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EBBA 30563

British Library - Roxburghe
Ballad XSLT Template
The Crafty MAIDs
APPROBATION:
Wherein she shews either Black or Brown,
Tis Mony makes them straight go down;
When pretty Girls that Gold has none,
Their fortune is still to lie alone.

DRaw near to me young Girls so fine,
Whose means and portions like to mine:
If youll but hear what I have pend,
Twill make you smile before I end:
I once had Sweet-hearts fair and young,
Tho now from me hes fled and gone;
But ill tell you a very good reason why,
Twas Mony did part my Love and I.

When first to me a wooing h[e] came,
He did desire to know my name;

I told him my portion it was but small,
He said he valued none at all:So that my favour he could win,
He valued nothing else a pin;
But now hes gone and I kn[o]w not why,
Twas mony, etc.

Yet for three years his love stood fast,
And he vowd for ever it should last:But when my Friends spoke of the same,
Then he was for another Dame;

Except so much mony theyd give me,
No Wif[e] for him I must not be:His words he clearly did deny,
So mony did part my Love and I.

Thus Maids may see, so may I too,
It is for mony young Men wooe:
A great deal of love they will pretend,
But mark what falls out in the end;
When they find your portions are but small,
Like to a snake from you theyll crawl:And to another straight theyll hye,
So mony did part, etc.

If I had a head like a horse,
Or a body as thick as a mill-post;
So bags came but tumbling in,
Then my favour every Fool woud win;
Or was I long snouted like a sow,
Or else crook-backt like our fine cow:
Have at her then, these Boys would cry,
Shes mony enough, and what care I.

Young Men dont blush, you know tis true,
For let her name be Mary or Sue;
Tho she was blabber-lipt, also blear-eyd,
Yet mony all those faults will hide;
Nay, where she the nastiest dingiest Slut,
That a Man durst not after her crack a nut;
Had she but mony, house, or land,
Im sure she would not stick long a hand.

Yet we whose portions are but small,
Let us not be dismaid at all:Neither let us grieve, lament, nor swound,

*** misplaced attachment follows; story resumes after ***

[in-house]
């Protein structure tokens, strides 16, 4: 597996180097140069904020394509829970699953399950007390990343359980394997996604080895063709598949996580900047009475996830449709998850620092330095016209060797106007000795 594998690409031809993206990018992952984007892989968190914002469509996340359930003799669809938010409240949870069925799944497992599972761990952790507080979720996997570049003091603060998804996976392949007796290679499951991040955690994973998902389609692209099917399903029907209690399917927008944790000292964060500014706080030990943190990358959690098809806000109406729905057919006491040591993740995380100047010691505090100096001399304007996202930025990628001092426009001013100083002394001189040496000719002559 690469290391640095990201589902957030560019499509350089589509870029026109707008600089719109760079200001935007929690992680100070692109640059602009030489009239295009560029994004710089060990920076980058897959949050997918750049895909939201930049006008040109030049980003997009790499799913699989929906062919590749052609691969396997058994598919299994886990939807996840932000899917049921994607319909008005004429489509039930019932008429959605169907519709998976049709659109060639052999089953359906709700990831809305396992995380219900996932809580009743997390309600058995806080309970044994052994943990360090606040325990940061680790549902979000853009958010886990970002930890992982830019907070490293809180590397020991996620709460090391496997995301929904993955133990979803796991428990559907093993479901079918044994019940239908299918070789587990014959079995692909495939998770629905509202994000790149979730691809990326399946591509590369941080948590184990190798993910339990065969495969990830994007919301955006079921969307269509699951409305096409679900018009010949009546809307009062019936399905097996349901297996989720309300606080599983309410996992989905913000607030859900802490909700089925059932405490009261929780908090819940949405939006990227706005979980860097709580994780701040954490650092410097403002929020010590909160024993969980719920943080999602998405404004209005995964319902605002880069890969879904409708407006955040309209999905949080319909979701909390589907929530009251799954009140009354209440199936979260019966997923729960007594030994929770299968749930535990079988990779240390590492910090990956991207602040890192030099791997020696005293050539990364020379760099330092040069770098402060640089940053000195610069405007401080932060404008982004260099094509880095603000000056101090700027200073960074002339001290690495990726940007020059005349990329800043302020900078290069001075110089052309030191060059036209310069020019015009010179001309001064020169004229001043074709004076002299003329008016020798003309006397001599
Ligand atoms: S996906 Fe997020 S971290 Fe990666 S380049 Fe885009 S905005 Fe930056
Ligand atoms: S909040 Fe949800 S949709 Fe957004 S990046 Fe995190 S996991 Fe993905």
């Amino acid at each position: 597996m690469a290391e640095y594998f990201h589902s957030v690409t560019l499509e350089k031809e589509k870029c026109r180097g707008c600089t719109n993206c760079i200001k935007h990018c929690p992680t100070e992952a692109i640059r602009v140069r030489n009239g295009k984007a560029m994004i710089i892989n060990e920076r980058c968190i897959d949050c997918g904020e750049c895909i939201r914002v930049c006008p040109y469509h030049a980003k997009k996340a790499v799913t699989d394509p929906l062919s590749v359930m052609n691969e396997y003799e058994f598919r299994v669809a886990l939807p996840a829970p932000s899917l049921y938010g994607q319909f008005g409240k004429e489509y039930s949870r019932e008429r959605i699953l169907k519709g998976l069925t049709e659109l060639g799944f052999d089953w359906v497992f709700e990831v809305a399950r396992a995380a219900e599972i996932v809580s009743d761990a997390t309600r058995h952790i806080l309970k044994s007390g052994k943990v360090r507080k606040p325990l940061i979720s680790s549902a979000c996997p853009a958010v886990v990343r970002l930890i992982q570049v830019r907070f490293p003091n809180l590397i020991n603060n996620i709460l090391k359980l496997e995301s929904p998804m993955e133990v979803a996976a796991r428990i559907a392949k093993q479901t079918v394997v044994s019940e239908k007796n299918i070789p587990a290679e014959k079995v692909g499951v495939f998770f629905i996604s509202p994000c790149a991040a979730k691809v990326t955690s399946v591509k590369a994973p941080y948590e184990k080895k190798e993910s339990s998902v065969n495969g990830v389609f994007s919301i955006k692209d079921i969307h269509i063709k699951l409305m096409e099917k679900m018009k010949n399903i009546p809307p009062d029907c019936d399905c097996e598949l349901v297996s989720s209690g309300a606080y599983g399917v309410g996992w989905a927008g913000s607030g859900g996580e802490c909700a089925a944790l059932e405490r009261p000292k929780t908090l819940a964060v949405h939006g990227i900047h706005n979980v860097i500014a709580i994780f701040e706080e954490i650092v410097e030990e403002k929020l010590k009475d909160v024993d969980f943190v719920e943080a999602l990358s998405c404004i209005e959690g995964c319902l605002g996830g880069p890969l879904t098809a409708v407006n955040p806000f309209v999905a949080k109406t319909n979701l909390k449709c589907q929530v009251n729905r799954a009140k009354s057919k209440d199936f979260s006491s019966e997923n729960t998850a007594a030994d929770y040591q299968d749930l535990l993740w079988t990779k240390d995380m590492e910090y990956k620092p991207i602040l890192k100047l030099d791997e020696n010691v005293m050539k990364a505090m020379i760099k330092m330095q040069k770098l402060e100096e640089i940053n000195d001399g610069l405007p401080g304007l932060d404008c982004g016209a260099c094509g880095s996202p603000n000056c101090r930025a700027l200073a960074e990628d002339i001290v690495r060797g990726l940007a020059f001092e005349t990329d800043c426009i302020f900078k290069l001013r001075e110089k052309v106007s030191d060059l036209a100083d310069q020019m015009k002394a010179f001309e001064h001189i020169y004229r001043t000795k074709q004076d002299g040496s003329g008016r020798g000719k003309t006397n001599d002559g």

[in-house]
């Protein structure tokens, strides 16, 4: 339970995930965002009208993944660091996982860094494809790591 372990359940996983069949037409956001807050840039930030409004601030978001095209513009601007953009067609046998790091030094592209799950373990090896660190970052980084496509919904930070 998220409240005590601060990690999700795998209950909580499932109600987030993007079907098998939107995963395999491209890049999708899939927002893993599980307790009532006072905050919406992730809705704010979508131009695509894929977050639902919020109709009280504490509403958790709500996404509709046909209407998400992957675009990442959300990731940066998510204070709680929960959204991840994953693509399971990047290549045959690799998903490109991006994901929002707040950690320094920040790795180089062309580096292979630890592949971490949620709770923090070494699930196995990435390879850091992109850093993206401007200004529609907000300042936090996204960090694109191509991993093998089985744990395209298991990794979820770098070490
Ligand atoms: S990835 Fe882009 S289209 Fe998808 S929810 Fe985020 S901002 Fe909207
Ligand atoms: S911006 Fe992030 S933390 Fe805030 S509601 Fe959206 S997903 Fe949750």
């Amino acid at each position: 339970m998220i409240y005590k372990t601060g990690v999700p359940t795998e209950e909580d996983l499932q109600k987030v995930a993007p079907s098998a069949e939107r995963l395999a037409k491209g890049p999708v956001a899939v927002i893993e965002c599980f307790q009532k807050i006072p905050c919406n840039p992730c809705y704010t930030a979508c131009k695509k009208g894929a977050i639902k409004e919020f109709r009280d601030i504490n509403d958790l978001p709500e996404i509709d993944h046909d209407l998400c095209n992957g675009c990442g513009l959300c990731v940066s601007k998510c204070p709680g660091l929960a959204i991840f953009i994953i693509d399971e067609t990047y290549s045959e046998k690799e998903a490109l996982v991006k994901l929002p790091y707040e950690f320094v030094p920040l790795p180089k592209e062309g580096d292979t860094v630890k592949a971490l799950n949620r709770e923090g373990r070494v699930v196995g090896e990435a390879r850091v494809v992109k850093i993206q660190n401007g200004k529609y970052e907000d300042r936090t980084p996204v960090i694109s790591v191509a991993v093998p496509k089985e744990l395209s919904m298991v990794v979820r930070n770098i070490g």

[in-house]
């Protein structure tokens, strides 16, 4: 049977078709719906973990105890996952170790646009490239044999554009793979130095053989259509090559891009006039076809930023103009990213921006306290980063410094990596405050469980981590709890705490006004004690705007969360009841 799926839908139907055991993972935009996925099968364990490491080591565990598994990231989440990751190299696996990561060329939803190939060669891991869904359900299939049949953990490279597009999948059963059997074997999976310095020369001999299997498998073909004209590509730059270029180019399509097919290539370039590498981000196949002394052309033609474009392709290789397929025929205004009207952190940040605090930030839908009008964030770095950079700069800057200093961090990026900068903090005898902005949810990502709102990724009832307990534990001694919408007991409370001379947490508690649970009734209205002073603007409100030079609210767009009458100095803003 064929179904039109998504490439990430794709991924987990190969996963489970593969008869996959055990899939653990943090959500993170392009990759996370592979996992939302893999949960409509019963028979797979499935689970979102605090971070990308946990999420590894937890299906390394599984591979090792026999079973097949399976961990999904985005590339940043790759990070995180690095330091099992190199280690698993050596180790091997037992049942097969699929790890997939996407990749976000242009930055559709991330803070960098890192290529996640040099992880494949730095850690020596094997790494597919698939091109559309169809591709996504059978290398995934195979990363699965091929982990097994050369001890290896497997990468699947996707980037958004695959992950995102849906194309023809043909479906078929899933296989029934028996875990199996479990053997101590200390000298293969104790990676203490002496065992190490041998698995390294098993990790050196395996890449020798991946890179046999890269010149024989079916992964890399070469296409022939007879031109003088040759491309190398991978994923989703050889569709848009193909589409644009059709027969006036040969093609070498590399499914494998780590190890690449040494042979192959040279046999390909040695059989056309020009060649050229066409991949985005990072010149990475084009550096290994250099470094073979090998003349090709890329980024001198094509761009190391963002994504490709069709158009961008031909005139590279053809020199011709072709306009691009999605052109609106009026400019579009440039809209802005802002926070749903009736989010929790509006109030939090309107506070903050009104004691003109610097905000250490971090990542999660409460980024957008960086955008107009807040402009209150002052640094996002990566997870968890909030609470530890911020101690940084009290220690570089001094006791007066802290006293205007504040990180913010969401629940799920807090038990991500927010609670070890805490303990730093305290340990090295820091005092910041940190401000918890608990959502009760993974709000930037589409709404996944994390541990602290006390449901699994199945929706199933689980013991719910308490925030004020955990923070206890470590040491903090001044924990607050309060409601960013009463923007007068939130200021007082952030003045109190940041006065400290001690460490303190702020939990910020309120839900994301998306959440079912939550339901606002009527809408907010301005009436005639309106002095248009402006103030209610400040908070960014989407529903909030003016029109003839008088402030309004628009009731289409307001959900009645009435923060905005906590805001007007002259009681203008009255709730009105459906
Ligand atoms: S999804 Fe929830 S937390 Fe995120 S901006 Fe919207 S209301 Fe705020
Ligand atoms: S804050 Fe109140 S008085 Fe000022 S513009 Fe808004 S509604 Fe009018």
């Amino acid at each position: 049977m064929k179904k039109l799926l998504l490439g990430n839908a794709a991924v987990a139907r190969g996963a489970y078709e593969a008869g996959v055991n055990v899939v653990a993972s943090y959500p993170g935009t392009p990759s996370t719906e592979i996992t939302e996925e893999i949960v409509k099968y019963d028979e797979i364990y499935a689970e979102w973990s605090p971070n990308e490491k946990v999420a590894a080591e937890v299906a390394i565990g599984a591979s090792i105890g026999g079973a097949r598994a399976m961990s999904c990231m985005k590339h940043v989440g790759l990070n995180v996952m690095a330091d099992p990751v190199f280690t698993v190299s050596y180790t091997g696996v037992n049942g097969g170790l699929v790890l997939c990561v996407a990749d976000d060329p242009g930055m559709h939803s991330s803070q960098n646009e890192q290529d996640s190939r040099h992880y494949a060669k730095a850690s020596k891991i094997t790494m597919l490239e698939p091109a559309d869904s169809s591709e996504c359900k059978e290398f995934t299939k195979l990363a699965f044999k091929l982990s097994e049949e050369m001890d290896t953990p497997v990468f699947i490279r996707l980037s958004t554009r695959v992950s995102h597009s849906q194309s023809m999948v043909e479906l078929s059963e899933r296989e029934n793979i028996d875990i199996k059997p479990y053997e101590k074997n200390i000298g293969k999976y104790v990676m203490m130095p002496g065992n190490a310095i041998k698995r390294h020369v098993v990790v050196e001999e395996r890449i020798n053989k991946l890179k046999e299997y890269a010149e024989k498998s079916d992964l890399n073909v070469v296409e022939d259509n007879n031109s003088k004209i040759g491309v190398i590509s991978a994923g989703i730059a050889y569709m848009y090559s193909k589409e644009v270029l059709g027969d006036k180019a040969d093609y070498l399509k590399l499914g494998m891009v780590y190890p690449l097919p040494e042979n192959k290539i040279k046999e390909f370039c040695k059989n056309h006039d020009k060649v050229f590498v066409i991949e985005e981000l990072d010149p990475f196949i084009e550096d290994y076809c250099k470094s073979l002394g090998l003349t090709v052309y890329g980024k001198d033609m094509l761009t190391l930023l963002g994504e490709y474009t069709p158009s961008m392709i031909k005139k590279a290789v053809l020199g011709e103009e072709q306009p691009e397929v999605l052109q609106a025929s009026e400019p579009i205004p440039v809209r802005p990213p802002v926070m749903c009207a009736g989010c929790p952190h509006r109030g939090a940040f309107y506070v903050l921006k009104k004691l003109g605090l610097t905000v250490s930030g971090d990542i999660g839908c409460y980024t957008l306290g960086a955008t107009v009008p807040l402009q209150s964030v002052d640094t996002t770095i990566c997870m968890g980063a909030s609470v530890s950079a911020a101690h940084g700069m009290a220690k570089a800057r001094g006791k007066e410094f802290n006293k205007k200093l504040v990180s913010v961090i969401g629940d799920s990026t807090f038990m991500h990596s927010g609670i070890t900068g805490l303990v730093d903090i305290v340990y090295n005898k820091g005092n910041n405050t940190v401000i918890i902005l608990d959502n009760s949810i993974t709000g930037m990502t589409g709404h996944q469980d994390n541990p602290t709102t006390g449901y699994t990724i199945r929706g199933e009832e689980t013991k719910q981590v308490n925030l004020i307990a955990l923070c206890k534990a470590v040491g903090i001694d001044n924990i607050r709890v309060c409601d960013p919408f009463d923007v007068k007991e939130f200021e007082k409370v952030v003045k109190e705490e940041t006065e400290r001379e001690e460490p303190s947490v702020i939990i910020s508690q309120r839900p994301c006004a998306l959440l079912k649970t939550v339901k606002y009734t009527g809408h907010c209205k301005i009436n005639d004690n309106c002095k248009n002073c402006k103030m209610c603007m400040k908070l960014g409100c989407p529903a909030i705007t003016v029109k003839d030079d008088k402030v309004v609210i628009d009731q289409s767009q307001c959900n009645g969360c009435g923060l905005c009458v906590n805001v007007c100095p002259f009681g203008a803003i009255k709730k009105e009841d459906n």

For beautys worth a thousand pound:
Hangt, though my first true Love be gone,
Ive the same face for another Man;
And ill prove honest till I dye,
Though mony did part, etc.

If two young Men talk of a Wench,
As they do sit on an Ale-bench;

Shes a Good-huswife, the one replyes;
But has she mony? the other cries:
If she has none shes not for me,
Give me the cash, hang huswifery,
I love to finger that, for why,
Tis mony did part, etc.

By this young Girls may plainly see,
How deceitful these young Men be;
Theyll search a Maid from top to toe;
Till all her secrets they do know;
Then if her means dont please his mind,
He quickly can turn like the wind:I must have a Wife with more, hell cry,
So mony, etc.

Such affection did that young Man bear,
That he often called me his Dear:Such vows and oaths he made, tis known,
But now he doth them quite disown:But since hes gone, sing farewel he,
[I]ll slight him more than he does me;
Ill ner lament, nor weep, nor cry,
Though mony did part, etc.

I am full glad we parted in truth,
For since I hear hes a cross-graind Youth;
But had he provd true, though ner so bare,
In wealth or woe id bare a share;
But now im free, ill let that slide,
And ner think more to be a Bride:
Theres nothing like to liberty,
Since mony did part, etc.

Thus have I told young Maidens all,
How the weakest go to the wall;
But she that is full[,] and her purse well strung,
She shall have Sweet-hearts come ding dong:Its no matter for breeding or sence,
So she has but cash, hell have the Wench;
Black or brown, he looks not o th dye,
Twas mony did part my Love, and I.


Licensd and Enterd according to Order.
Printed by and for W.O. A.M. and sold by C. Bates, at the Bible and Sun in Pye-corner.

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